By David Jacobson, Temblor
Yesterday, at 10:27 p.m. local time, a M=5.4 earthquake struck the island of Luzon in the Philippines and was felt in the capital city of Manila, which is home to nearly 2 million people. On the USGS website, nearly 500 people reported feeling the quake, though we know many more actually felt it. According to the Philippine Institute of Volcanology and Seismology (PHIVOLCS), there are no reports of damage. Damage is also unlikely as the quake only caused light to moderate shaking. Despite the fact that the quake occurred at a depth of approximately 100 km, and was only a moderate magnitude, reports say that some people felt the quake for nearly 20 seconds in tall buildings.
The island of Luzon is the largest and most populated island in the Philippines, and is also very seismically active. To the west is the Manila trench, which is where the Sunda Plate subducts beneath the Philippine Sea Plate. To the east are both the East Luzon Trench and the Philippine Sea Trench, which are separated by a left-lateral transform boundary. The two subduction zones which bound the island mean that all of Luzon is susceptible to large earthquakes.
Yesterday’s earthquake occurred at a depth suggesting it was on or near the western subducting slab. However, based on the USGS focal mechanism the quake had extensional and strike-slip motion rather than compressional. The strike-slip component can be explained by understanding that because of the subduction zones on either side of the island, the southern part of Luzon is being sheared. Furthermore, from the Temblor image above, one can also see that the southern portion of the Manila Trench begins trending to the southeast. This means that due to prevailing plate motion vectors, this part of the subduction zone is likely a transform or oblique boundary. The extensional component is a bit more tricky given the compressional regime that the Philippines sits in. However, when the dip of a subducting slab changes, tensional cracks can form and extensional faulting can result. Therefore, based on the depth of this quake, this is a likely explanation.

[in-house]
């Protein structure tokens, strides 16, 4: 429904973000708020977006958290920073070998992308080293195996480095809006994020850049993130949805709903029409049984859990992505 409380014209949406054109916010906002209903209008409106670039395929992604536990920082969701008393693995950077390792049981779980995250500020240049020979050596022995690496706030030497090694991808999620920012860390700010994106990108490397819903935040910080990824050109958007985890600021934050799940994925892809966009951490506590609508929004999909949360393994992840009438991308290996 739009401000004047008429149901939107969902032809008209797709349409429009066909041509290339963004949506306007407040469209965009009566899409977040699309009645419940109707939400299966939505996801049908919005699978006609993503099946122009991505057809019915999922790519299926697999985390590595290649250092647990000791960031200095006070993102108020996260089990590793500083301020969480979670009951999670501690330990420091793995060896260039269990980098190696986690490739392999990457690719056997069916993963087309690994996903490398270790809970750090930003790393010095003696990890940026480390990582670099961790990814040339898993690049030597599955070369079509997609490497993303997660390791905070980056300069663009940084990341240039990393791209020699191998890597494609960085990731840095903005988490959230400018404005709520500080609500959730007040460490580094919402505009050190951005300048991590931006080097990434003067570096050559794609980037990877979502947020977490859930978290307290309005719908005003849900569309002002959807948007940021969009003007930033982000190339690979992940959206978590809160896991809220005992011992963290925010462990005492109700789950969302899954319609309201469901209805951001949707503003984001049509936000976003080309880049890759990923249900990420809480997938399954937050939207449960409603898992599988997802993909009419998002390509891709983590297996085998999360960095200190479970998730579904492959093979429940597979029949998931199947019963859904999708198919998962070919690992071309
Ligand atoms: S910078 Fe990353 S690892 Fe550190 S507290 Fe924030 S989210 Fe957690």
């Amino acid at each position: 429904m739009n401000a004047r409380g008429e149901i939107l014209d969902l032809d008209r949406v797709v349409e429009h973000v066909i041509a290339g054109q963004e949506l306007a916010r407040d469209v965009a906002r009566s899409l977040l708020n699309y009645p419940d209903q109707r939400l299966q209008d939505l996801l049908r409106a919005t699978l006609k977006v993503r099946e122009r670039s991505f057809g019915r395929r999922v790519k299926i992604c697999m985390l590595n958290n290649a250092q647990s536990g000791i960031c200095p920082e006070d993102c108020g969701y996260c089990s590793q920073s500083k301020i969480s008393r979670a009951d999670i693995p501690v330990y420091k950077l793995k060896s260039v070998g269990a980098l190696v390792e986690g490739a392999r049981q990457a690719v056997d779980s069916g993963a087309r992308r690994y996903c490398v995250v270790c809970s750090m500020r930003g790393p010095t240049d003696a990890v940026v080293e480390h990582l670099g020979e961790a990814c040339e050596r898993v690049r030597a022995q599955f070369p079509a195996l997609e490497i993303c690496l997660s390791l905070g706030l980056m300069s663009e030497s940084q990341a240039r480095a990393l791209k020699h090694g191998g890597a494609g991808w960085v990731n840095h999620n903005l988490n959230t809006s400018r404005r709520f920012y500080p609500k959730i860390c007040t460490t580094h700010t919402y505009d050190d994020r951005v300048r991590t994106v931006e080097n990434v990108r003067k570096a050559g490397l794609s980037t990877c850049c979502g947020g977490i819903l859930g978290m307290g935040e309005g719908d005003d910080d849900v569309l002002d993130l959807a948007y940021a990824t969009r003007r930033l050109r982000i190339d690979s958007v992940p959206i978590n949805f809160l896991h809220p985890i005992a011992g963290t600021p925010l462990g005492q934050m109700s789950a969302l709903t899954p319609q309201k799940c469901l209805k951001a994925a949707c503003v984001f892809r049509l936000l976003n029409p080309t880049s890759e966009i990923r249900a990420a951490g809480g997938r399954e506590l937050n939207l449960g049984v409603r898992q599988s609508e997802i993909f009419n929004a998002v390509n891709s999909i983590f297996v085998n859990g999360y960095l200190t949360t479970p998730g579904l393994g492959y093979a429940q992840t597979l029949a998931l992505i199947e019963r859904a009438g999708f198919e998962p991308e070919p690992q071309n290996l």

In addition to large subduction zones flanking the island of Luzon, there are also a series of surface faults, including the Valley Fault System, which runs straight through Manila. While this fault has not ruptured recently, 4 times in the past 1,400 years, it represents a great seismic hazard to Manila since it is capable of M=7+ earthquakes.
Based on the Global Earthquake Activity Rate (GEAR) model, we can see what types of earthquakes the island of Luzon could expect. This model uses global strain rates and seismicity since 1977 to forecast the likely earthquake magnitude in your lifetime anywhere on earth. In the Temblor map below, one can see that in the area around yesterday’s earthquake, the likely magnitude is 7.0+, while for Manila, it is 6.75+. Therefore, while yesterday’s quake should not be considered surprising, this map does give an indication that large earthquakes in the Philippines are possible, and likely.
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